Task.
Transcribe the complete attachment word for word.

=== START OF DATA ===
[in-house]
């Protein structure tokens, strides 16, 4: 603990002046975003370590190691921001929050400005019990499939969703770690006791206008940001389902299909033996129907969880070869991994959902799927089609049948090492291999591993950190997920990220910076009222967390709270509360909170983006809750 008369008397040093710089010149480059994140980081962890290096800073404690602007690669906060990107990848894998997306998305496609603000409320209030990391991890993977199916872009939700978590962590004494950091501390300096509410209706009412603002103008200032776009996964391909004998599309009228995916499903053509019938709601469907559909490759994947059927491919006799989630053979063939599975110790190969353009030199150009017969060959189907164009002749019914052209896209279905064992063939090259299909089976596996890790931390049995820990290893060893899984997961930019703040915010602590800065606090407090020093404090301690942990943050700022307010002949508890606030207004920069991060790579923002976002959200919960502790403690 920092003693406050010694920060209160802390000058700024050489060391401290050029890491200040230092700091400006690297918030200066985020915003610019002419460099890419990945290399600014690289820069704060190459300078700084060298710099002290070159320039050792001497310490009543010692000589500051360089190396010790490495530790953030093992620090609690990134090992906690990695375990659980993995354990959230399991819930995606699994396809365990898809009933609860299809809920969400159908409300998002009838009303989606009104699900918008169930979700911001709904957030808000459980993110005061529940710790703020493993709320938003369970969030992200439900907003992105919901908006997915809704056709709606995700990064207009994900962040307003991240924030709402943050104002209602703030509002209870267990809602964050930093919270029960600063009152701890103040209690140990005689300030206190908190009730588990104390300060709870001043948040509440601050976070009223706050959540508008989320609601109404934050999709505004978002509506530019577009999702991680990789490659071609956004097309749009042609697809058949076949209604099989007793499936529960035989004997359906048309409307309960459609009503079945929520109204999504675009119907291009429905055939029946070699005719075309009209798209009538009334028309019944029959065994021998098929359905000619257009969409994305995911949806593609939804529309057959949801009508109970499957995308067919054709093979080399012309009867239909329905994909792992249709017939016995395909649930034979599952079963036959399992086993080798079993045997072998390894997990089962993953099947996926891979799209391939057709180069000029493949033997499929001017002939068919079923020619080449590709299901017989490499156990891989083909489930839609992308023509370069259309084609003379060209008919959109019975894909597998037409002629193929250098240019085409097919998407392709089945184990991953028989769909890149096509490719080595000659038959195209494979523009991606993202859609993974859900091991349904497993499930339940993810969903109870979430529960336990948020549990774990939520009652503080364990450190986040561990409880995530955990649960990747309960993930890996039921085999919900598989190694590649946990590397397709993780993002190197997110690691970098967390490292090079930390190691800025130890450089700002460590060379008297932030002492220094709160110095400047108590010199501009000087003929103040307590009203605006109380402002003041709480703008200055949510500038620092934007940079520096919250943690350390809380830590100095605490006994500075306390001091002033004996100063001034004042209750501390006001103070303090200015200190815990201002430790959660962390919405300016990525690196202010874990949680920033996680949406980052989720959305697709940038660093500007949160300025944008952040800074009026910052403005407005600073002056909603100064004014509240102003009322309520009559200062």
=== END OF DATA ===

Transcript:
[in-house]
């Protein structure tokens, strides 16, 4: 603990002046975003370590190691921001929050400005019990499939969703770690006791206008940001389902299909033996129907969880070869991994959902799927089609049948090492291999591993950190997920990220910076009222967390709270509360909170983006809750 008369008397040093710089010149480059994140980081962890290096800073404690602007690669906060990107990848894998997306998305496609603000409320209030990391991890993977199916872009939700978590962590004494950091501390300096509410209706009412603002103008200032776009996964391909004998599309009228995916499903053509019938709601469907559909490759994947059927491919006799989630053979063939599975110790190969353009030199150009017969060959189907164009002749019914052209896209279905064992063939090259299909089976596996890790931390049995820990290893060893899984997961930019703040915010602590800065606090407090020093404090301690942990943050700022307010002949508890606030207004920069991060790579923002976002959200919960502790403690 920092003693406050010694920060209160802390000058700024050489060391401290050029890491200040230092700091400006690297918030200066985020915003610019002419460099890419990945290399600014690289820069704060190459300078700084060298710099002290070159320039050792001497310490009543010692000589500051360089190396010790490495530790953030093992620090609690990134090992906690990695375990659980993995354990959230399991819930995606699994396809365990898809009933609860299809809920969400159908409300998002009838009303989606009104699900918008169930979700911001709904957030808000459980993110005061529940710790703020493993709320938003369970969030992200439900907003992105919901908006997915809704056709709606995700990064207009994900962040307003991240924030709402943050104002209602703030509002209870267990809602964050930093919270029960600063009152701890103040209690140990005689300030206190908190009730588990104390300060709870001043948040509440601050976070009223706050959540508008989320609601109404934050999709505004978002509506530019577009999702991680990789490659071609956004097309749009042609697809058949076949209604099989007793499936529960035989004997359906048309409307309960459609009503079945929520109204999504675009119907291009429905055939029946070699005719075309009209798209009538009334028309019944029959065994021998098929359905000619257009969409994305995911949806593609939804529309057959949801009508109970499957995308067919054709093979080399012309009867239909329905994909792992249709017939016995395909649930034979599952079963036959399992086993080798079993045997072998390894997990089962993953099947996926891979799209391939057709180069000029493949033997499929001017002939068919079923020619080449590709299901017989490499156990891989083909489930839609992308023509370069259309084609003379060209008919959109019975894909597998037409002629193929250098240019085409097919998407392709089945184990991953028989769909890149096509490719080595000659038959195209494979523009991606993202859609993974859900091991349904497993499930339940993810969903109870979430529960336990948020549990774990939520009652503080364990450190986040561990409880995530955990649960990747309960993930890996039921085999919900598989190694590649946990590397397709993780993002190197997110690691970098967390490292090079930390190691800025130890450089700002460590060379008297932030002492220094709160110095400047108590010199501009000087003929103040307590009203605006109380402002003041709480703008200055949510500038620092934007940079520096919250943690350390809380830590100095605490006994500075306390001091002033004996100063001034004042209750501390006001103070303090200015200190815990201002430790959660962390919405300016990525690196202010874990949680920033996680949406980052989720959305697709940038660093500007949160300025944008952040800074009026910052403005407005600073002056909603100064004014509240102003009322309520009559200062």